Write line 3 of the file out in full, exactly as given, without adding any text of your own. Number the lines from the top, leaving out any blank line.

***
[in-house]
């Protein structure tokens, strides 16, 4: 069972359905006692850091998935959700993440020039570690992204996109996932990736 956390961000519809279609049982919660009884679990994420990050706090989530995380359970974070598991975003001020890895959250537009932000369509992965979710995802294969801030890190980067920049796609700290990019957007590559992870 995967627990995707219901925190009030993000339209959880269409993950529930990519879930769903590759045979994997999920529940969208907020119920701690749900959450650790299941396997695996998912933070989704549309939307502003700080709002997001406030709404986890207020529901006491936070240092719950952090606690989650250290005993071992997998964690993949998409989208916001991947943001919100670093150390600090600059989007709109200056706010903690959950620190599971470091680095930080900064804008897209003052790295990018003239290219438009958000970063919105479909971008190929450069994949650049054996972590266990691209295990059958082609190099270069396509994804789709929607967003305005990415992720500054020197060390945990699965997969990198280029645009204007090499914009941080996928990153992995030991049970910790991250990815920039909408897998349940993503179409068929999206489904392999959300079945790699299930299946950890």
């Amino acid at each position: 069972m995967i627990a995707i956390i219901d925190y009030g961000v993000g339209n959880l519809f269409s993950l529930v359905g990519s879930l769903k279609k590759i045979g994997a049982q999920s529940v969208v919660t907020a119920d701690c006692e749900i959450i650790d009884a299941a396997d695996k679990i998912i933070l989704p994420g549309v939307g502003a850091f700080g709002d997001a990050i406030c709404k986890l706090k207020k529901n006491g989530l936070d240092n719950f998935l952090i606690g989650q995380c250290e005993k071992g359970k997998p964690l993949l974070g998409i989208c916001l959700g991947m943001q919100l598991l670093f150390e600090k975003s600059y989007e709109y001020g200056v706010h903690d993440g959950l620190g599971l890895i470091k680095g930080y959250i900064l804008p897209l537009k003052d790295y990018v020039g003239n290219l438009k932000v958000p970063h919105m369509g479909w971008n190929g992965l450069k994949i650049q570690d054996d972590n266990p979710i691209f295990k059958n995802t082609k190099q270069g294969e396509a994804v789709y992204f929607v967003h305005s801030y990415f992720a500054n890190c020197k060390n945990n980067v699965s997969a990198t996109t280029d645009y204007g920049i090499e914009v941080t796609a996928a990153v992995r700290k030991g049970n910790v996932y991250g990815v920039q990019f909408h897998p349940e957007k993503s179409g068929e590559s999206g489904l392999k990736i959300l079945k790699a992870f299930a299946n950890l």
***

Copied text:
């Amino acid at each position: 069972m995967i627990a995707i956390i219901d925190y009030g961000v993000g339209n959880l519809f269409s993950l529930v359905g990519s879930l769903k279609k590759i045979g994997a049982q999920s529940v969208v919660t907020a119920d701690c006692e749900i959450i650790d009884a299941a396997d695996k679990i998912i933070l989704p994420g549309v939307g502003a850091f700080g709002d997001a990050i406030c709404k986890l706090k207020k529901n006491g989530l936070d240092n719950f998935l952090i606690g989650q995380c250290e005993k071992g359970k997998p964690l993949l974070g998409i989208c916001l959700g991947m943001q919100l598991l670093f150390e600090k975003s600059y989007e709109y001020g200056v706010h903690d993440g959950l620190g599971l890895i470091k680095g930080y959250i900064l804008p897209l537009k003052d790295y990018v020039g003239n290219l438009k932000v958000p970063h919105m369509g479909w971008n190929g992965l450069k994949i650049q570690d054996d972590n266990p979710i691209f295990k059958n995802t082609k190099q270069g294969e396509a994804v789709y992204f929607v967003h305005s801030y990415f992720a500054n890190c020197k060390n945990n980067v699965s997969a990198t996109t280029d645009y204007g920049i090499e914009v941080t796609a996928a990153v992995r700290k030991g049970n910790v996932y991250g990815v920039q990019f909408h897998p349940e957007k993503s179409g068929e590559s999206g489904l392999k990736i959300l079945k790699a992870f299930a299946n950890l």